Sunday Paper Dinner Table: Pea-Feta Guacamole (‘PFG’)

Read More

Your Personal Recovery Plan: Finding a New Normal

Read More

How to Seek Sanctuary in a Time of Chaos

Read More

View other
Sunday Papers

View All

Gratitude for the Power of Community


I started Farmgirl Flowers in the dining room of my tiny San Francisco apartment back in 2010. I worked on a heavy, wooden table of which I’d underestimated the size when I purchased it. I had to saw off the bottom four inches of each leg that, once I got it through the door, had to reattach using hinges and a hardware store’s worth of screws. I had a “cooler” I put together in the bay window of that dining room using makeshift blackout curtains to trap the cold winds coming from the water.

I’d chill that morning’s market haul until I could transform it into one of the daily arrangements I’d designed by teaching myself how to arrange flowers from YouTube. I bulk hydrated greens so often in my tub that I took showers with leaves underfoot. Back then, the company was pretty much just me: The farmgirl.

I was the CEO and founder, but also the marketing manager, the designer, the customer service agent, the procurement manager, and so on. But today? It has turned into a team of over 200 strong. We have processors, receivers, designers, fulfillers, customer service agents, and managers that make the world that is Farmgirl go around. Together we made over $30M in annual revenue in 2019 by shipping our arrangements and gifts all over the contiguous United States. Or did, anyway, until Monday, March 16, 2020, when San Francisco county enacted a shelter in place mandate that forced us to temporarily shutter our warehouse in Potrero Hill.

In the almost two weeks that have passed since, our business has changed dramatically. Understandably, our orders are down almost 60% and we’re not alone. We’ve already watched three floral transportation companies close their doors this month along with several farms. We’ve also seen other farm partners throw out hundreds of thousands and, in some cases, millions of dollars worth of flowers that have gone unordered. And while the devastation to the floral industry is breathtaking in its scale, it’s just the beginning.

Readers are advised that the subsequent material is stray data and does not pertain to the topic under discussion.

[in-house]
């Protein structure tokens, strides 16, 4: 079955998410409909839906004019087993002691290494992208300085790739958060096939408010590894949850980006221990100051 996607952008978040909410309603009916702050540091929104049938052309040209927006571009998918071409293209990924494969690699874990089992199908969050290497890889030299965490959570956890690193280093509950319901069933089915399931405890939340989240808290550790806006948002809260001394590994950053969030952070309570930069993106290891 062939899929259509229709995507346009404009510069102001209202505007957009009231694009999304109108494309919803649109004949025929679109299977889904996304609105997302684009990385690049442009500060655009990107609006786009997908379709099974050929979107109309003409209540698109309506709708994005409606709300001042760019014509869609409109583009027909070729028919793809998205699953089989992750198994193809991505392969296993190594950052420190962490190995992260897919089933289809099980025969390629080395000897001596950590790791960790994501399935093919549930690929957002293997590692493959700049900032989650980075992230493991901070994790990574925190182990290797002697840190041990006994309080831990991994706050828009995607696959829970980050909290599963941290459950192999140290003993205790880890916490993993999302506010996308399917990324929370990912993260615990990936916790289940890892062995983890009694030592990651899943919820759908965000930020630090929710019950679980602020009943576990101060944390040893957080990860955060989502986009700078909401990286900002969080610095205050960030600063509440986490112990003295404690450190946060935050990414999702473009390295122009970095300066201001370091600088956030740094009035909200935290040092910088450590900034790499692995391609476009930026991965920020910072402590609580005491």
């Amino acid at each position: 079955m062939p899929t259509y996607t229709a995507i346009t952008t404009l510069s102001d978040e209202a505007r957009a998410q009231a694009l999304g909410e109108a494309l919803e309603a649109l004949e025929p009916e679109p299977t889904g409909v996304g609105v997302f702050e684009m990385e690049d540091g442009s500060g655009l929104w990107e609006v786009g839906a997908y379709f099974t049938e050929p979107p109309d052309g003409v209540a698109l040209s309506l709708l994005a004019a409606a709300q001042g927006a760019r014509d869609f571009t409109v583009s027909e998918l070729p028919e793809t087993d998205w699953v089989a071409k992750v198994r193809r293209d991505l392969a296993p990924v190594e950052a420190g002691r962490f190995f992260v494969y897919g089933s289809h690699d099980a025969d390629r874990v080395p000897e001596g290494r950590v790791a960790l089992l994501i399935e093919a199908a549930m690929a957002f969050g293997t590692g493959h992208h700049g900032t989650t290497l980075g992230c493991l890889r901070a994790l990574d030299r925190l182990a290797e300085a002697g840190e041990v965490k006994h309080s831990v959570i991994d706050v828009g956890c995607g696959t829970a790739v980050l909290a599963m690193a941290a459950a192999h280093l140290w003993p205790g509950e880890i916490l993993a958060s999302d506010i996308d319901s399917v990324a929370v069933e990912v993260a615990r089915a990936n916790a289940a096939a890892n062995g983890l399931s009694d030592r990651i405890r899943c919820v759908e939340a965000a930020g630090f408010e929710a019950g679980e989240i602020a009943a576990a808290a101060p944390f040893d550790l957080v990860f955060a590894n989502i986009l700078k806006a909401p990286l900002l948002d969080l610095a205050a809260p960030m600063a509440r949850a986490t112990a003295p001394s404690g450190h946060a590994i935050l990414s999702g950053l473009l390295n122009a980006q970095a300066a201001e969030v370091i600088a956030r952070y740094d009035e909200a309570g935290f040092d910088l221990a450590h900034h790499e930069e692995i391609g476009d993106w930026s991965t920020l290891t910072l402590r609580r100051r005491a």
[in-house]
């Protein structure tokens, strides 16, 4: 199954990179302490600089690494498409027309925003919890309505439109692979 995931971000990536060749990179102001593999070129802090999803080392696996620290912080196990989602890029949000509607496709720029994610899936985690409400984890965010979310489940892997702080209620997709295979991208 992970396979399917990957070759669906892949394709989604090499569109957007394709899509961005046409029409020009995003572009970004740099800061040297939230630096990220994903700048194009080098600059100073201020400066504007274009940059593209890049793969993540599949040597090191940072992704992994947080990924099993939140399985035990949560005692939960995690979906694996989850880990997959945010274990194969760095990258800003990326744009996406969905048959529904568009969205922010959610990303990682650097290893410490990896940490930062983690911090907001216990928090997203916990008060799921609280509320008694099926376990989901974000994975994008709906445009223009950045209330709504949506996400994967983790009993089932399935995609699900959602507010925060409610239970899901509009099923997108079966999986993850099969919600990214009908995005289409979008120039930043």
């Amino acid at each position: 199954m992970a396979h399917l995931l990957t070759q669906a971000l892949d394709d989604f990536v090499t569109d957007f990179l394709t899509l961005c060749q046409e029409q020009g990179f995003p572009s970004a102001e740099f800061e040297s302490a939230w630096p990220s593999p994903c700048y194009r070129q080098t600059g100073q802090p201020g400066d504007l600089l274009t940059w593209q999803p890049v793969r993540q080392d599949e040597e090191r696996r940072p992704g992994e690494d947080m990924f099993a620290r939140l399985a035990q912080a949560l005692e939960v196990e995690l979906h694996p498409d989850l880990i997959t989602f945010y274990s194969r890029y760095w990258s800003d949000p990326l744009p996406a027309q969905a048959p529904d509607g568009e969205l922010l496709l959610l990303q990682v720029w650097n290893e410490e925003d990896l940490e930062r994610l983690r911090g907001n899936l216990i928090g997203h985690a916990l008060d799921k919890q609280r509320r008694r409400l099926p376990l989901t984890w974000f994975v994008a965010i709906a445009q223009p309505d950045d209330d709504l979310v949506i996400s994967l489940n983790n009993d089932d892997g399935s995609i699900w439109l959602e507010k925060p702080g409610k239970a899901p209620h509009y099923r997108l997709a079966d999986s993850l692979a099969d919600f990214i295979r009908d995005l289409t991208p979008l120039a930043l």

I, like so many, have watched the COVID-19 case and casualty count tick upwards on my Google News Alerts. I’ve also heard of countless cancelled weddings, missed milestone birthdays and so many other “quiet heartbreaks” (as The Wall Street Journal called them). The health and human impacts of this pandemic are, without a doubt, the most tragic part of this virus, and the steady onslaught of these tragedies, both large and small, has snowballed into something that to me feels greater than the sum of its parts. And yet, in the midst of this, I’ve also watched hope and community grow in a similarly exponential way. I’ve seen it in the notes on Farmgirl orders, outpourings of love and support and kindness in 350 characters or less. I’ve felt it on our Instagram and Facebook and in emails, with businesses supporting other businesses during this difficult time. I’ve seen neighbors helping neighbors they’ve previously never even stopped to introduce themselves to and, more broadly, communities coming together in ways that I couldn’t have imagined before this happened. I’ve been thinking a lot lately about what the other side of “this” looks like.

Getting Farmgirl and my team through this crisis, in a lot of ways, feels a lot like getting that oversized table into my tiny apartment when I first started. There’s a lot of pivoting and taking things apart in the hopes that we can reassemble them on the other side of the door of the COVID-19 pandemic. We made the decision to open a second distribution center in Ecuador at the beginning of this year. So, while our SF operations are closed, our South American facility has been fulfilling all orders placed on Their spirit, grit and determination while doing the work of two distribution centers has been humbling.

And so, too, has been the response from our customers. I’ve always felt incredibly lucky to have such engaged, thoughtful, passionate and supportive people and, in particular, women who love Farmgirl. The comments and direct messages from our customers sending their well wishes, asking how they can support us and rallying their friends, if they can, to do the same, has been incredible. Their love for the brand and the experience of giving or receiving our arrangements has always exceeded my wildest dreams, but the support they’ve shown us over the past two weeks has been nothing short of a miracle. Especially as we watch so many in our industry have their businesses decimated by this pandemic, I am incredibly grateful, eternally grateful, for every comment, every like, every share and every order.

So, while I don’t know what the future will look like, I am at least certain now of how we’ll get there – with a little humility, with a lot of community and maybe a little hardware to help put things back together on the other side.

This essay was featured in the March 29th edition of The Sunday Paper. The Sunday Paper inspires hearts and minds to rise above the noise. To get The Sunday Paper delivered to your inbox each Sunday morning for free, click here to subscribe.


Christina Stembel is the CEO & Founder of Farmgirl Flowers.